The Michigan Daily - New Student Edition - Fall 2003 - 5B
Radical chic and the state of student activism
ZAC PESKOWITZ THE LOWER FREQUENCIES
SAM BUTLER TH1E SOAPBOX
April17, 1969 -
Council on Educa-
tion publishes its "Declara-
tion on Campus Unrest"
criticizing student activists
as "a minute group of
. destroyers who have aban-
$doned hope in today's soci-
ety, in today's university
and in the processes of orderly discussion and
negotiation to secure significant change." Uni-
versity President Robben Fleming and the heads
of 19 other major institutions sign the document,
creating one of the most scathing and coordinat-
ed attacks on campus activism to date. In the
next several months President Fleming's rela-
tionship with activists will become increasing-
ly antagonistic as activists stage massive
demonstrations over the failure of the Univer-
sity Board of Regents to implement a student-
run discount bookstore and the ROTC's
presence at the University.
Juxtapose that image with one of the latest
pieces of University propaganda coming out of
the Office of the President. In a welcome video,
available at http://www.umich.edu/pres/welcome-
rm.html, University President Mary Sue Coleman
urges new students to take part in the University's
storied history of activism.
"Whatever way you decide to contribute, you
will be carrying on one of the great Michigan tra-
ditions - the tradition of student activism."
Within approximately 30 years, student
activism has been attenuated from a force that
gripped the hearts of the University administra-
tion with fear to a force so powerless that the
administration is now able to cheerlead for its
resurgence without caution.
Either Coleman and her scriptwriters are vic-
tims of stupefying naivete, who believe student
activism will mesh with their interests or they are
evil geniuses, prepared to exploit one of the Uni-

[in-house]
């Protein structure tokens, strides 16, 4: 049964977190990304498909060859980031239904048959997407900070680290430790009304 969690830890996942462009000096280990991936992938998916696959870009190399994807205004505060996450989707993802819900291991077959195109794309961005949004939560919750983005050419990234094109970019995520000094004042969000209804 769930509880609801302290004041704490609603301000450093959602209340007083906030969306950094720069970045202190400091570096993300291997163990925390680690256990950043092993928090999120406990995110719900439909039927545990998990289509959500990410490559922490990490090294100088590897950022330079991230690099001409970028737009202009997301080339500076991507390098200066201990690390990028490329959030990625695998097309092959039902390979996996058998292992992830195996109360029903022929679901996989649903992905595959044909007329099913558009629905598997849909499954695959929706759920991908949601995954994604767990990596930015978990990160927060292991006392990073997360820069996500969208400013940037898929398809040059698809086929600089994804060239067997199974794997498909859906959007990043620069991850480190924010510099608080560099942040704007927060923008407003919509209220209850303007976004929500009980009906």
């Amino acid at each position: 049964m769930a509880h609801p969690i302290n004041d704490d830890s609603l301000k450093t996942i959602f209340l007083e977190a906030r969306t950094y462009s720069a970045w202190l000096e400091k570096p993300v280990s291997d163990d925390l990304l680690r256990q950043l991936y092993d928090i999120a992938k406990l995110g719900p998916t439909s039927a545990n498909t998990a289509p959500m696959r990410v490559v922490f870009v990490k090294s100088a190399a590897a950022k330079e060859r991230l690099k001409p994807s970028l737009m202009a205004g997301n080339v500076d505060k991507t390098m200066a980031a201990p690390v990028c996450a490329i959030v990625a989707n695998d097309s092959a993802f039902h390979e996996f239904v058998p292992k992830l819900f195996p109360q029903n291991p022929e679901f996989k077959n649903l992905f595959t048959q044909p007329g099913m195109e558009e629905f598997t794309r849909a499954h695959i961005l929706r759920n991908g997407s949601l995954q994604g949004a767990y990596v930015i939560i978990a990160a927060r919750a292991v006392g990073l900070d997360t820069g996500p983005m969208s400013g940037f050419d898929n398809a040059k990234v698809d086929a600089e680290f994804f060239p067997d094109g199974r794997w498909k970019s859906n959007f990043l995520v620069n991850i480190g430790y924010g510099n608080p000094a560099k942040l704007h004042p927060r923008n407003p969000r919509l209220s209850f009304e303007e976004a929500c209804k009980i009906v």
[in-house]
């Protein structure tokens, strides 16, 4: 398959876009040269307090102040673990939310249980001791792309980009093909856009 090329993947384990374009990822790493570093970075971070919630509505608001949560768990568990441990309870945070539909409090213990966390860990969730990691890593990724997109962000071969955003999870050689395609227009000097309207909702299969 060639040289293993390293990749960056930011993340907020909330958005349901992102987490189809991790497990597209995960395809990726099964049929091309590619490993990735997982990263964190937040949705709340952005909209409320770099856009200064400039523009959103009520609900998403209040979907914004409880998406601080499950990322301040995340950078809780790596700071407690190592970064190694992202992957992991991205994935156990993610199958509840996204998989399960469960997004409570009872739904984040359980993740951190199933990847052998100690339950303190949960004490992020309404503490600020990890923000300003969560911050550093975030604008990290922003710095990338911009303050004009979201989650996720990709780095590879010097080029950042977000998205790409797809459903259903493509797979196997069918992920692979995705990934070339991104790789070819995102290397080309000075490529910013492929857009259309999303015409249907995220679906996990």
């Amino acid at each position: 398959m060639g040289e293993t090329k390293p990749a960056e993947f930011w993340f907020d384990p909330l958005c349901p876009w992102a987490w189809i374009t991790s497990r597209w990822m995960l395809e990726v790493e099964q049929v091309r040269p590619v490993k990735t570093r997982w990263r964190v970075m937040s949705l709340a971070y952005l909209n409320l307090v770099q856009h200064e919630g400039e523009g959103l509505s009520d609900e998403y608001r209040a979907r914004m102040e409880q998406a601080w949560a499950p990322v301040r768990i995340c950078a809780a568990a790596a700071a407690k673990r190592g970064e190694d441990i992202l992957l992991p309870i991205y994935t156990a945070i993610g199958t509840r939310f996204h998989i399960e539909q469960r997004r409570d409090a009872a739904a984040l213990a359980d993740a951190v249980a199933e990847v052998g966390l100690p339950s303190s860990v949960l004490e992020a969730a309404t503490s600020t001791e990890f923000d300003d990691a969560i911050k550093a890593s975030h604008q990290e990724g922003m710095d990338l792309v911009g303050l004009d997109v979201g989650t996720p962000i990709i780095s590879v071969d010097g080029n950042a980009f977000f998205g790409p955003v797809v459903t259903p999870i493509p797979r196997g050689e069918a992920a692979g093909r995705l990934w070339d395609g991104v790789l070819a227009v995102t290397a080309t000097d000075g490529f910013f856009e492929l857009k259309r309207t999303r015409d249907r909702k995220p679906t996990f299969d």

versity's untapped sources of possible prestige.
It's easy to imagine future brochures appealing to
the sentimentalities of the echo boomers.
Right next to the seating capacity of Michi-
gan Stadium and the average starting salary of a
B-School graduate, envision an infographic on
the history of Students for a Democratic Society
and Ann Arbor's radical past. Color sidebars
giving wide-eyed high schoolers the possibility
of becoming the next Tom Hayden, starting the
revolution, ending oppression, etc., etc. The
crass subtext of Coleman's message is that the
spirit of student activism is a commodity to gen-
erate excitement, a sense of involvement and the
feeling of community. In this world, student
activism exists for its own ends and is praised
by society as a trendy good.
Coleman's little welcome video illumi-
nates the crisis at the center of student
activism. Why do students become activists?
Are their motivations often misguided? Prof.
Donald Kagan of Yale and others have criti-
cized many activists as the children of the
privileged who seek an escape from the
banality of their lives with the sound and fury
of sit-ins, protests and marches.
As students at this University have occasion-
ally shown, Kagan's vision of activism as deca-
dent escape fails to recognize the real good arises
from their work. However, the criticisms of the
culture warriors remain relevant. Activism, of
both the left and right, is often corrupted by indi-
vidual motives, At the University it can be a
means for students to stand out from their peers
and achieve a semblance of recognition in an
often faceless environment. In its current state,
activism has the difficult task of rooting out the
glorymongers in its ranks and rejecting any per-
ception that activism is stylish. The indulgent
tendencies of student activism provide activism's
critics with their most potent ammunition and
encourage individuals with questionable goals to
devote their existences tQ goal X. The worst
excesses of student activism on campuses can be
attributed to these conditions.
This academic year will give University
students the opportunity to show Coleman
wrong. Students can combat the University on
the vital, but unglamorous, work of disman-
tling the Statement of Student Rights and
Responsibilities, formerly the Code of Student
Conduct. Drafting position papers, arguing
over clauses in the Code or attending Michi-
gan Student Assembly meetings will never be
as invigorating as a siege of the Fleming
Administration Building, but these are the
necessities that will propel students' efforts to
success. It's time to embrace the pedestrian,
the tedious and the drudging.
- r"$i' 2/77711t~ .
-7 2- ° (" -
Peskowitz can be reached